Artemesia 1593-1654

Paris, Musée Maillol from 14 March to 15 July 2012.
A first version of the exhibition was presented in Milan at the Palazzo Reale from 22 September 2011 to 22 January 2012.

1. Artemisia Gentileschi (1593-1654) ?
maybe with
Orazio Gentileschi (1562-1639)
Judith and her Servant Abra with
the Head of Holophernes
, c.1607-1610
Roma, Collection of Fabrizio Lemme
Photo : Mauro Coen

Seeing an exhibition of 17th century Italian painting is such a rare occurrence in Paris that visitors should not miss the chance provided by the Musée Maillol, especially since this is a retrospective of a somewhat legendary artist, considered by many as a feminist figure before her time.
In fact, we are pleased that the organizers - unlike what appears to have been the case in the first version presented in Milan late 2011 - did not insist on this biographical aspect. The purpose is to discover the art, not discuss the rape of Artemisia by Agostino Tassi, or the symbol of an emancipated woman, even less to draw unfounded psychoanalitic conclusions concerning her life and work.

By offering certain paintings of the artist’s contemporaries, including three by Orazio Gentileschi [1] (at least, since some works are in debate between the father and daughter - ill. 1), the curators have extended the exhibition’s theme. We also appreciated the presentation of paintings which are not well known, some even not at all, from French museums [2], several of which were restored for the occasion, as well as the quality of the setting (despite harsh lighting in some areas). The exhibition itself reveals many qualities but also a few flaws which are hard to overlook.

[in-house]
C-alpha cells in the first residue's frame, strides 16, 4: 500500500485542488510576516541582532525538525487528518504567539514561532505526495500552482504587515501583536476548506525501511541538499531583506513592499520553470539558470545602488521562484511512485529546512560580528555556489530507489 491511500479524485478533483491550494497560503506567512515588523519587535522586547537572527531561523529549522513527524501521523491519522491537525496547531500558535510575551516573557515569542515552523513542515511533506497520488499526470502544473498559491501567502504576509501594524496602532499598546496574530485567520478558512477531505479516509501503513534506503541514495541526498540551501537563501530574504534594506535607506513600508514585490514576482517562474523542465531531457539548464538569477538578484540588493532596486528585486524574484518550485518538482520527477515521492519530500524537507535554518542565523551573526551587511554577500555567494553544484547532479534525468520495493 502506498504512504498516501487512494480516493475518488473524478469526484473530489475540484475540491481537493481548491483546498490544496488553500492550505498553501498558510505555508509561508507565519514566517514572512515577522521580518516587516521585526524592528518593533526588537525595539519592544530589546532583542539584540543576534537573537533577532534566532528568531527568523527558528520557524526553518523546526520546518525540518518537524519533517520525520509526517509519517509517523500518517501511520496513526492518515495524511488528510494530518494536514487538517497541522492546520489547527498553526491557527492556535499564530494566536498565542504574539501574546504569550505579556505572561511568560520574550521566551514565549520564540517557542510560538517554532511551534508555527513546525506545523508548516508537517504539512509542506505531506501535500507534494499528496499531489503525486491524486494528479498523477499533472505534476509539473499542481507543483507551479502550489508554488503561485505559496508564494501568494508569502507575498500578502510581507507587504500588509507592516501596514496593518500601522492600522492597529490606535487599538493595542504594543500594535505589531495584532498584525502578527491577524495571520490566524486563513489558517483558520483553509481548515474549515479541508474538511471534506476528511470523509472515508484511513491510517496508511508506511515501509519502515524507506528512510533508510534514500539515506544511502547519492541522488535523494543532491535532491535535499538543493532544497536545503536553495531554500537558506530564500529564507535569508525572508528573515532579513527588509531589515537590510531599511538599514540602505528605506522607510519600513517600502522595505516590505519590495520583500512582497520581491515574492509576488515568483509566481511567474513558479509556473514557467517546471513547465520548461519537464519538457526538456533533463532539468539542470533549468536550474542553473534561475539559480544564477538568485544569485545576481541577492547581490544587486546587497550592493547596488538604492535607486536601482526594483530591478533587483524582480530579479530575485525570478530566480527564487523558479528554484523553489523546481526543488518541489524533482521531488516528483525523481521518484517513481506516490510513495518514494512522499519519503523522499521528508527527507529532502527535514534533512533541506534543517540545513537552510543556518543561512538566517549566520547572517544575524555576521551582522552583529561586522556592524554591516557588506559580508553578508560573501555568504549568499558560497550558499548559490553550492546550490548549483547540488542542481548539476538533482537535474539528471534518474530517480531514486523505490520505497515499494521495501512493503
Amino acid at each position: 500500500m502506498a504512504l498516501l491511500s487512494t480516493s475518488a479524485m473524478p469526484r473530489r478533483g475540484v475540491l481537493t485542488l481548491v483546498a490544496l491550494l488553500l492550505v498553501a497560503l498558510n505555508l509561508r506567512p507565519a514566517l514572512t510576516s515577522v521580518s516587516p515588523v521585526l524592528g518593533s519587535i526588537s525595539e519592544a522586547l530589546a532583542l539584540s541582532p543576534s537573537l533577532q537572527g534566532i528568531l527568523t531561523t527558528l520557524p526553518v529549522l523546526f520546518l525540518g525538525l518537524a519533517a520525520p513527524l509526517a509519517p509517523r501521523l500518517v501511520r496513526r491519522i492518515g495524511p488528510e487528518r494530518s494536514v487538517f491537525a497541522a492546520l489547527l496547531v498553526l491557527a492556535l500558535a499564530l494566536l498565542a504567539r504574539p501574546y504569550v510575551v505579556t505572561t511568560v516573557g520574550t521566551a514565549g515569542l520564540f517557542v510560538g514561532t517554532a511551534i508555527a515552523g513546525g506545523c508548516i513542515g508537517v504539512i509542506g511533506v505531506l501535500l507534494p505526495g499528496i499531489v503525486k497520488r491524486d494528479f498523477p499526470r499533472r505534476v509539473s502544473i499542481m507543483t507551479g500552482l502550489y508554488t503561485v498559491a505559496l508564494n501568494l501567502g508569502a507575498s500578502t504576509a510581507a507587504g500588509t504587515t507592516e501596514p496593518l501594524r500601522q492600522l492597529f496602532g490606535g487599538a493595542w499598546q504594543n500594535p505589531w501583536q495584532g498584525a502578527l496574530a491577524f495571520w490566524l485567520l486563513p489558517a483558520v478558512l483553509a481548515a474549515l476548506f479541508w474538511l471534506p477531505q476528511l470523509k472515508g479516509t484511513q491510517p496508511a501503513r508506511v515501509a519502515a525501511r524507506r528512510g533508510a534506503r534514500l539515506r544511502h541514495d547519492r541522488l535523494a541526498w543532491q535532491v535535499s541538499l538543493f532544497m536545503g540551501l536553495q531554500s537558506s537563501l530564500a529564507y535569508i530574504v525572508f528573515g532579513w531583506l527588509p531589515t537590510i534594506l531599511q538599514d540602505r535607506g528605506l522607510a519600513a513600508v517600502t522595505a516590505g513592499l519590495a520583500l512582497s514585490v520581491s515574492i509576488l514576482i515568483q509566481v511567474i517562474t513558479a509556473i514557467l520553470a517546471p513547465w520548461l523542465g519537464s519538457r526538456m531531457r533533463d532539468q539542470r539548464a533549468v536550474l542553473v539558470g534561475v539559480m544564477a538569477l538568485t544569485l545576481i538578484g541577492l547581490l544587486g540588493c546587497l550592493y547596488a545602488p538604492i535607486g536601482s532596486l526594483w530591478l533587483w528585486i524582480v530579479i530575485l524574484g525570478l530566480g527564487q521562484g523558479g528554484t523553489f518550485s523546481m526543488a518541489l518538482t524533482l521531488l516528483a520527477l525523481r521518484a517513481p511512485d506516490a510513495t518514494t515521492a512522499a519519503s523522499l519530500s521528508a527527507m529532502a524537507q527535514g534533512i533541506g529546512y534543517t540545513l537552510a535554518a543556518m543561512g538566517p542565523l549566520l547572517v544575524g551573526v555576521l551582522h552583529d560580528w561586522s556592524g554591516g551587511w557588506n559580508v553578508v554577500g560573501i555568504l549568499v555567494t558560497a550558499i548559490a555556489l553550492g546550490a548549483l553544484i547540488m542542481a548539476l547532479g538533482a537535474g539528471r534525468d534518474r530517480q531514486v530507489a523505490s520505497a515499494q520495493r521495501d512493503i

There are two main problems, concerning attributions and the catalogue editing. We know that the Milan version was sharply criticized by Gianni Papi in the Burlington Magazine issue of December 2011 [3]. Keeping in mind that he was the author, along with one of the two curators of this exhibition, of a first retrospective on Artemisia in 1991 at the Casa Buonarotti in Florence, we might be tempted to think that personal considerations along with the fact that he was not included in this project, may have been the cause of a certain resentment on his part. However, we must admit that many of his arguments sound true, notably when he points out the lack of bibliographical references to his exhibition Caravaggio e caravaggeschi a Firenze which was held in Florence last year (and which we saw only near the end, thus not being able to write a review). This show is ignored when in fact several paintings by Gentileschi now at the Musée Maillol appeared there and were extensively discussed.

2. Attributed, in the exhibition, to
Charles Mellin (1598-1649)
Reclined Nude Woman, c.1627-1630
Oil on Canvas - 89.2 x 134.7 cm
Cahors, Musée Henri-Martin
Photo : Didier Rykner

Hence, we do not understand why these references do not appear but Papi is not the only one to have been systematically put aside : French bibliography, notably, is largely missing [4]. This is no doubt the reason why the catalogue still attributes a painting (Salome with the Head of Saint John the Baptist [5]) to Simon Vouet when it is almost unanimously given to Charles Mellin, and which was presented with this name at the retrospective in Nancy (see here) and Caen (see here and here). The Strasbourg exhibition in 2006, Eclairages sur un chef-d’oeuvre. Loth et ses filles de Simon Vouet (see article in French) is not mentioned in catalogue entry 18 either, a painting attributed to Claude Mellan, Judith and her Servant, don Petithory at the Musée Bonnat. Yet it was presented there.
Charles Mellin is also the issue here with the exhibition of a totally unpublished painting from the Musée de Cahors, restored thanks to the Fondation Dina Vierny (ill. 2). This attribution does not seem to be met with unanimity, starting with Philippe Malgouyres, a specialist of the artist and author of the retrospective, who thinks that this painting is in no way connected to the artist. This does not matter as the canvas is extremely interesting despite a particularly awkward area on the right shoulder.